Poetry: Gate of Lilacs 8: Excursus on Prose Style | clivejames.com
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Gate of Lilacs 8 :  Excursus on Prose Style

At the Grand Hotel in Balbec, on the terrace —
The gulls float like white petals on the sea —
The dowager Mme de Cambremer,
Tempting Marcel to luncheon at Féterne,
Where she plays the great lady, waves at him
The promise he will ‘find’ among her guests
The Comte de Crisenoy. Marcel remarks,
But silently, that he had never lost him
For the simple reason he had never met him.
He is cruel to her, but only in his thoughts,
And thus not cruel at all compared with what
The great do to the less great with their snubs
And polished sneers. For Proust has merely noted
A point of language. But the point lays bare
Her passion, almost desperate, to maintain
Her rank, though exiled far from the Faubourg,
Put out to grass here at the edge of things,
Where, just beyond the edge, the glittering sea
Echoes the drawing rooms now lost to her.
Oceans of trinkets and a velvet cape,
A hat perched perilously on her wig,
Her strained get-up is not the give-away:
Like her toothbrush moustache, it’s just a quirk.
Proust’s registration of the way she looks
Would, on its own, be no more than a spoof.
It’s what she says, in just a single phrase —
Or, if you like, it’s what he makes her say —
That proves him the anatomist. His prose
Is a descriptive catalogue of all
The things of this world in one gallery.
The painters that he loved, we should remember,
Had clean outlines. In that brave photograph
Of 1921, only a year
Before his death — the photograph in which
He stands so straight and seems to have a chest,
Though it was padding, packed beneath his shirt
To save him from the air — look to his right
And you will see the Jeu de Paume. He’d come,
For the last time he would ever leave his room,
To see the exhibition of Vermeer
(Before whose View of Delft he makes Bergotte
Fall ill and die), the master of lit space,
Whose clarities and textures are like his,
Clean-cut and accurate. Never believe
That Proust is merely an Impressionist
(The Impressionists aren’t ‘merely’ anyway)
Breathing a soft and pastel atmosphere
That blurs the furniture and takes the edge
Off any fleshly curve the way Vuillard,
In all his concentrated prettiness,
Makes any female’s face soft as the clothes
She wears and as the sofa she sits down in:
The chintz which in real life is glazed and hard,
But his paint turns it into brushed cashmere.
Proust strays, but not to hide. He sees the sense
Of form that underlies the fields of colour
Of the Impressionists. His sentences
Grow lengthy when he speculates and ponders,
But start and end in just the brevity
French aphorists have been so famous for
Since Pascal concentrated and distilled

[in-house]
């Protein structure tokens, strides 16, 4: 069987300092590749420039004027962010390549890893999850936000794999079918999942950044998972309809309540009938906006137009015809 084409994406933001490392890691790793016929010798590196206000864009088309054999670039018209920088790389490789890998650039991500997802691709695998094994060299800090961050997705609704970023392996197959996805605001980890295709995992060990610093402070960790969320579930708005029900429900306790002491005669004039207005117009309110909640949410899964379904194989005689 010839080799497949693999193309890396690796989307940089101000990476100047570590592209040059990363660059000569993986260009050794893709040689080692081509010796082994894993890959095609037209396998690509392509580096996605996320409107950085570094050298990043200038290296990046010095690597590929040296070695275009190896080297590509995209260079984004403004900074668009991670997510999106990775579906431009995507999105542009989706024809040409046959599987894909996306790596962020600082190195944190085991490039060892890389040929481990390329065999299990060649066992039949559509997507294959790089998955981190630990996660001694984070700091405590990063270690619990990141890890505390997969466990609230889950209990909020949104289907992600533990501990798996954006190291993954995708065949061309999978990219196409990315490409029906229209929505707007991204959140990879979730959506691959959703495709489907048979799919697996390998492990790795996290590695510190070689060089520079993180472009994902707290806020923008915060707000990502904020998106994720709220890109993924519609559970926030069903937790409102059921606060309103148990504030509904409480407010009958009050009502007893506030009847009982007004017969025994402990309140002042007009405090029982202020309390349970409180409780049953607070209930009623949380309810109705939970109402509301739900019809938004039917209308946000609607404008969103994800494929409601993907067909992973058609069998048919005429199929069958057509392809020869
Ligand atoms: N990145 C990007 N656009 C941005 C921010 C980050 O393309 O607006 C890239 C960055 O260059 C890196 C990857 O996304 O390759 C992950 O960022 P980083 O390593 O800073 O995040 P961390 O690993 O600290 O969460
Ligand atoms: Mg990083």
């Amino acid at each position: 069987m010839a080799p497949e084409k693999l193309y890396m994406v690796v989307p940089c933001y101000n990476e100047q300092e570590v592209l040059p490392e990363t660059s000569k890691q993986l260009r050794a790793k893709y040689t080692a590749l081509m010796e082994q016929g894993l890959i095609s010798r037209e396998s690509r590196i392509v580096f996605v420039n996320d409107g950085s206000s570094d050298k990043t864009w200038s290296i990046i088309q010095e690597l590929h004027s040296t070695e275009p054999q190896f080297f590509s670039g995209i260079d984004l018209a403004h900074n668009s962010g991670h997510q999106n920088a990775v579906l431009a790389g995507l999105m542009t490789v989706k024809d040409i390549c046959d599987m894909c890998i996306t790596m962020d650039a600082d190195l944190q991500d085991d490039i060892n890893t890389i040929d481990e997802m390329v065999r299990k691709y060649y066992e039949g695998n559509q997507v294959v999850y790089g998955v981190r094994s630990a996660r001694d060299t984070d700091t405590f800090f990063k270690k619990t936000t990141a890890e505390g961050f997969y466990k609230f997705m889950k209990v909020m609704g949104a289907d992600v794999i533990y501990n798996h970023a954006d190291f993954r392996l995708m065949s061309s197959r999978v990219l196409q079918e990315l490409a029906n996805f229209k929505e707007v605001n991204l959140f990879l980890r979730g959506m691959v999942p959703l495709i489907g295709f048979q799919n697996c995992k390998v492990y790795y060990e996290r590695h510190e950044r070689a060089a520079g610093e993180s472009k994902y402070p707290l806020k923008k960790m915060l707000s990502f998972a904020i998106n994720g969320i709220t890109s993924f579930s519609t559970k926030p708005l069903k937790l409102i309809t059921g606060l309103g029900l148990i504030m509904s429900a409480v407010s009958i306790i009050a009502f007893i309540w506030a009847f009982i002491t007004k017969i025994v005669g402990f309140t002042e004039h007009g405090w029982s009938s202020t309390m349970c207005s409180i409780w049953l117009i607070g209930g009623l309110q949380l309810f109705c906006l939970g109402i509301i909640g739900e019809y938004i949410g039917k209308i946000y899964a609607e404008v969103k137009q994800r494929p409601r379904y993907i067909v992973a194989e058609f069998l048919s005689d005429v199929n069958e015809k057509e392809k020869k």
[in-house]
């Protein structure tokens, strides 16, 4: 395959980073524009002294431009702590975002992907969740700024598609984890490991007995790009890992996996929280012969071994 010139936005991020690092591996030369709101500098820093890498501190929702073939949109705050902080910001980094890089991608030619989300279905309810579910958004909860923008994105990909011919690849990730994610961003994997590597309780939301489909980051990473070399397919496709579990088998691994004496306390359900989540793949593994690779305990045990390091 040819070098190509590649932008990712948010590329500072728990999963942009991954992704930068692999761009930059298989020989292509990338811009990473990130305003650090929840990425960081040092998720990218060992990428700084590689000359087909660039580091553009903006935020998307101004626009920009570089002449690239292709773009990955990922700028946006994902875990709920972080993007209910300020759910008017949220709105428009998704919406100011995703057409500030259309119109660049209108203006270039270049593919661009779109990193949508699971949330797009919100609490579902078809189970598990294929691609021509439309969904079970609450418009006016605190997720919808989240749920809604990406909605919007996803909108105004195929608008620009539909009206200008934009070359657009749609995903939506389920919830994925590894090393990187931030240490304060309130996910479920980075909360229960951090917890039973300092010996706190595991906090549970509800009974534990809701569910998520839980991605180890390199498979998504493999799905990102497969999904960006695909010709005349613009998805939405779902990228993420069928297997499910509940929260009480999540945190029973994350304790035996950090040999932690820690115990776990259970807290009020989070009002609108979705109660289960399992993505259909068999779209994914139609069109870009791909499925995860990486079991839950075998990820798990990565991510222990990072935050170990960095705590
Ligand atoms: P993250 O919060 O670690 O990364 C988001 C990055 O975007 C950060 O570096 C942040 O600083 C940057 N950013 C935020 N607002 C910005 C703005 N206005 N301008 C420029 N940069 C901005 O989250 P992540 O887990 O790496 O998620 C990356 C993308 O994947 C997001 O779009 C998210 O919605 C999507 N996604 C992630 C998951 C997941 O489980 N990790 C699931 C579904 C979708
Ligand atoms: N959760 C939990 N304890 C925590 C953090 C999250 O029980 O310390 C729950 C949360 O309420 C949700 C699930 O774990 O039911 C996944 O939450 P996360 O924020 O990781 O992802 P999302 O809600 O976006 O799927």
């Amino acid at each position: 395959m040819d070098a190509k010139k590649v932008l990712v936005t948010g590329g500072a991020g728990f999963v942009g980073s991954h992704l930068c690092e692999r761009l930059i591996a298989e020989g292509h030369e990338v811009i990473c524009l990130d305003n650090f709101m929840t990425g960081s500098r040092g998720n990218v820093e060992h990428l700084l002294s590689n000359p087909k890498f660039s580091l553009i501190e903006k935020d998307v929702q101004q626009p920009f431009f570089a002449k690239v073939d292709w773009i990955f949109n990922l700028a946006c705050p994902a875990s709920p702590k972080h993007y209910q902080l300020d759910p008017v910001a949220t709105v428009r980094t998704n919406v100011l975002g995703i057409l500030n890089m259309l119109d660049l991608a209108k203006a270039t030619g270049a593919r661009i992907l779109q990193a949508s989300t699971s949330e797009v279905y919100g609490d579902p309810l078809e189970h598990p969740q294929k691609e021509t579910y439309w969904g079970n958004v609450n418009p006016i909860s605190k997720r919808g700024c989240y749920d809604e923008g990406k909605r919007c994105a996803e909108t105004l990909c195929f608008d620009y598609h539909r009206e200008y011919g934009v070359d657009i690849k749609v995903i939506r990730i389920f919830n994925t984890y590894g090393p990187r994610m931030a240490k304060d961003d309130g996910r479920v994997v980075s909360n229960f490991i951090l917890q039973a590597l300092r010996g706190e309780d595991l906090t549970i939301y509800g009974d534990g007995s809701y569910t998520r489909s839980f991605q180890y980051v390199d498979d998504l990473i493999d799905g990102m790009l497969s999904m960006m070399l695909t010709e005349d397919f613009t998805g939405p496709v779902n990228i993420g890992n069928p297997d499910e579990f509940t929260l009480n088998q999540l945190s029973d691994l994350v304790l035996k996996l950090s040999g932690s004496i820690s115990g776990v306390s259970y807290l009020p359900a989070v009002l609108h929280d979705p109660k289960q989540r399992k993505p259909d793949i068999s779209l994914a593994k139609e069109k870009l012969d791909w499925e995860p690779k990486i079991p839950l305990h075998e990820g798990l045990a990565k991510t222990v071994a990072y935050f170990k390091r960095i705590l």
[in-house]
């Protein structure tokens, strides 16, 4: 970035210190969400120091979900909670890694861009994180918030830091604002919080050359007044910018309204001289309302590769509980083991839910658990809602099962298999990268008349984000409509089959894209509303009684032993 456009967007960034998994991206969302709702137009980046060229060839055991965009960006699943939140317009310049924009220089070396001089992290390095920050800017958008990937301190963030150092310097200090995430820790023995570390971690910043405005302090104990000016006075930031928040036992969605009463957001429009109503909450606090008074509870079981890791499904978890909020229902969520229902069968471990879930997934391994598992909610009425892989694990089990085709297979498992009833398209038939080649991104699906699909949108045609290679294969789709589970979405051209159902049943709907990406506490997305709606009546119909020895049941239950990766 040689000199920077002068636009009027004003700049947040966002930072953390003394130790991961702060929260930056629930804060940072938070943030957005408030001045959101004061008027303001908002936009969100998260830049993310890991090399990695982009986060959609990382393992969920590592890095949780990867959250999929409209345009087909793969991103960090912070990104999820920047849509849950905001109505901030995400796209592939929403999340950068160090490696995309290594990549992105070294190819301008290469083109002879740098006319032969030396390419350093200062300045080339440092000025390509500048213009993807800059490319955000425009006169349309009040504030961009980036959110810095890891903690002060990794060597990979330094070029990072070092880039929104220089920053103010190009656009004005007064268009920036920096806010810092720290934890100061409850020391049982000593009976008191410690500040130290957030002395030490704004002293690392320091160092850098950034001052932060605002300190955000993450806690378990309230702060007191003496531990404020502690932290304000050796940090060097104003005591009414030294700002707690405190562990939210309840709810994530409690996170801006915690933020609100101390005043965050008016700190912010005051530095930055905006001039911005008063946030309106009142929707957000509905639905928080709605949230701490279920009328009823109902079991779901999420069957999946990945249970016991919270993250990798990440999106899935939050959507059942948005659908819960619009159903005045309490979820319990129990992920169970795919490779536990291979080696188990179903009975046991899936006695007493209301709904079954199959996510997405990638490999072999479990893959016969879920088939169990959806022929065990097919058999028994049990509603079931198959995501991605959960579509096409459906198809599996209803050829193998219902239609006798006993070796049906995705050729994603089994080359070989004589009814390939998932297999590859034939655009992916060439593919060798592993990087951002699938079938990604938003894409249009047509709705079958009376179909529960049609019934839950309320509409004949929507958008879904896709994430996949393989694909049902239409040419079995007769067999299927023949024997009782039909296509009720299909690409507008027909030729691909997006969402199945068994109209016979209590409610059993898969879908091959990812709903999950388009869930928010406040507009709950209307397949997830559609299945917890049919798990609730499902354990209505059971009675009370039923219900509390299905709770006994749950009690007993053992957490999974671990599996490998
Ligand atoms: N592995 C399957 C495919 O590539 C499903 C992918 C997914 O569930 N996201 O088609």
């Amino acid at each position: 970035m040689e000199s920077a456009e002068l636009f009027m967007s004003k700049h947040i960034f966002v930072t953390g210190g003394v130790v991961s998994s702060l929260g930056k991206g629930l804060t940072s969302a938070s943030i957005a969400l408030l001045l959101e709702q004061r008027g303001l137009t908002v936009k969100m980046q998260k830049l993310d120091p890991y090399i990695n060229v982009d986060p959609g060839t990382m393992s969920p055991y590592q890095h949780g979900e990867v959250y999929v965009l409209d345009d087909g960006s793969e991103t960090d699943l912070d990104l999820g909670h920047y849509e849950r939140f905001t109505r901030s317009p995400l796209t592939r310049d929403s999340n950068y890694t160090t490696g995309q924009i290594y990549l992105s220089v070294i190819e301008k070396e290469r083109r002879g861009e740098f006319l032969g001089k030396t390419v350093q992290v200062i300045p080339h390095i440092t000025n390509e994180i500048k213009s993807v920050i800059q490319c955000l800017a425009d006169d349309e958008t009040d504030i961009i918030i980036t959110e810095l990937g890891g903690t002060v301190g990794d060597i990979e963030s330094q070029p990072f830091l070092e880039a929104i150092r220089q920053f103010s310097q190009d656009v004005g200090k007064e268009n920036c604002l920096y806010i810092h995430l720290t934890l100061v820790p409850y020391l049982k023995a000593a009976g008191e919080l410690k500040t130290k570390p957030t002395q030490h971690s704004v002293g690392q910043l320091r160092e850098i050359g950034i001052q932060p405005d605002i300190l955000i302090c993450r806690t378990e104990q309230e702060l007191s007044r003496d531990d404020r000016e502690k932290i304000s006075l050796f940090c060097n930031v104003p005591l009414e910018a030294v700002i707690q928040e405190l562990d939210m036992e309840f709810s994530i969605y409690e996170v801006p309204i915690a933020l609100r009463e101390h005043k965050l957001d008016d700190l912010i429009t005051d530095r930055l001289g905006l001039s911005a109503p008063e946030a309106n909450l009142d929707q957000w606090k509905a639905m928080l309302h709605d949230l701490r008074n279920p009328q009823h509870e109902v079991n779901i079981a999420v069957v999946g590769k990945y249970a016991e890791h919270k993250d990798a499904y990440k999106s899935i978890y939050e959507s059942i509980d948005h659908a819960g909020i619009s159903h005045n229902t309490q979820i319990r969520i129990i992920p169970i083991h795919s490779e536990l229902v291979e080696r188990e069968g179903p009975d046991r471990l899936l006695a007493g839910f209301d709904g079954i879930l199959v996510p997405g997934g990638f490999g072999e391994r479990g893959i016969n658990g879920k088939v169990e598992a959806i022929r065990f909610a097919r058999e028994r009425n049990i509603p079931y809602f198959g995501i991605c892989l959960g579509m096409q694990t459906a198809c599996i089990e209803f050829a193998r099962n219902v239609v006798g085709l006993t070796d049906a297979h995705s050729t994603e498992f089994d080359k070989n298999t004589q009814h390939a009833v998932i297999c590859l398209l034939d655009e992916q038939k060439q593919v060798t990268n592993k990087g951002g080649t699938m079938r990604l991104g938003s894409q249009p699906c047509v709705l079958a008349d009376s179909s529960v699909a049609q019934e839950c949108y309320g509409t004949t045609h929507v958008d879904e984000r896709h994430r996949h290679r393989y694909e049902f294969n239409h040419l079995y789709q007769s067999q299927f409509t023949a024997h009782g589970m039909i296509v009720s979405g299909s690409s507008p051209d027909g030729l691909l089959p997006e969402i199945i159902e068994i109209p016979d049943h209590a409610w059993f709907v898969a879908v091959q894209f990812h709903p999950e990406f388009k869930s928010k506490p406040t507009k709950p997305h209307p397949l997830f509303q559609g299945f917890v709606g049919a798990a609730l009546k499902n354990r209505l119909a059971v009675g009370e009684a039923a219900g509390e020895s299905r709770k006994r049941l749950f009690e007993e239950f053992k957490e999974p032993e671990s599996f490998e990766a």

The essence of Montaigne. La Rochefoucald
And Vauvenargues were models for Chamfort,
Who, when the Revolution threatened him
With a second stretch in the Madelonnettes
(The rats were heralds of the guillotine),
Attempted to forestall his execution
With a pistol and a knife, and got it wrong,
And, even as he lay there bathed in blood,
Fashioned with care a fitting epigram:
If not for me, that might have gone quite well.
(I’ve just remembered La Bruyère, who said
That self-indulgence and severity
Towards others were the same vice. He was right:
A quite rare quality among the wits.)
That whole tradition of terse cracking wise
Is there in Proust’s prose, leavened by respect
For actuality, the neutral gaze
Of the Encyclopedia: a mix of thought
With brutal fact, like bird-shot with bird-seed,
Art with the artless: the art of Diderot,
So broke at one stage that he sold his books
To Catherine the Great. (She left them there
In Paris, with a payment so he might
Look after them, although she must have known
His prose was gunpowder in quiet form.)
Back in the business of philosophy,
He found time to compose such master works
As his chapter on the woman blind from birth
Whose sense of hearing attained such a pitch
That she could see with it. Such treasure troves
Of observation wed to poetry
Were there for Proust to bend to a new use:
The work of fiction that flows like the facts
Of life, an ocean going through your hands
Into the future, and whose movement is
The actual subject, which is hard to grasp
Only because the instant is. But what
Combines these symbiotic elements —
The burning moment and the grand expanse —
Into a compound can be overlooked
Merely because it marked the fluent style
Of Proust’s dead enemy, Sainte-Beuve, whose sin,
In Proust’s eyes, was his urge to tangle up
The artist with the art, thus to locate
The way that writers wrote in how they lived.